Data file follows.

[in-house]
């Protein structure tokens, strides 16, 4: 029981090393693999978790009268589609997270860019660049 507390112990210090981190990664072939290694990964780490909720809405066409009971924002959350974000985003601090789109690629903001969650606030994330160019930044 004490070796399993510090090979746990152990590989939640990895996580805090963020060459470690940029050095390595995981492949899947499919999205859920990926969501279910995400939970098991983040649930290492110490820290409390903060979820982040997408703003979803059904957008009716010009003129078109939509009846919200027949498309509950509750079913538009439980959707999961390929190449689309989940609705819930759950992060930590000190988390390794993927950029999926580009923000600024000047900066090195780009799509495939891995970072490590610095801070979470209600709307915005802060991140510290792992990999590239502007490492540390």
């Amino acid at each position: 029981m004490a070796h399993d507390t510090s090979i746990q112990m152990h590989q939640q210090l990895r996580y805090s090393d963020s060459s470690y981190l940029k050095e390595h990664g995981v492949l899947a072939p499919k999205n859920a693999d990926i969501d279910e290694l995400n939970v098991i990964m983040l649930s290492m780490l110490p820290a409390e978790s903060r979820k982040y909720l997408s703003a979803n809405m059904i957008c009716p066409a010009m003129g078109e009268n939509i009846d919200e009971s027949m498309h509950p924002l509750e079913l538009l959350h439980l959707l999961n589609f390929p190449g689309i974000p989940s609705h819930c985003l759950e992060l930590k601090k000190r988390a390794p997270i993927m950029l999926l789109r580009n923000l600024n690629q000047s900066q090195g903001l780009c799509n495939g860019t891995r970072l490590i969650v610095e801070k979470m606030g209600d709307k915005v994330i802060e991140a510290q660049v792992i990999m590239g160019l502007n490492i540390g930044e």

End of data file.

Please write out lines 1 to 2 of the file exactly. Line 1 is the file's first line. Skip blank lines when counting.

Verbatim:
[in-house]
């Protein structure tokens, strides 16, 4: 029981090393693999978790009268589609997270860019660049 507390112990210090981190990664072939290694990964780490909720809405066409009971924002959350974000985003601090789109690629903001969650606030994330160019930044 004490070796399993510090090979746990152990590989939640990895996580805090963020060459470690940029050095390595995981492949899947499919999205859920990926969501279910995400939970098991983040649930290492110490820290409390903060979820982040997408703003979803059904957008009716010009003129078109939509009846919200027949498309509950509750079913538009439980959707999961390929190449689309989940609705819930759950992060930590000190988390390794993927950029999926580009923000600024000047900066090195780009799509495939891995970072490590610095801070979470209600709307915005802060991140510290792992990999590239502007490492540390």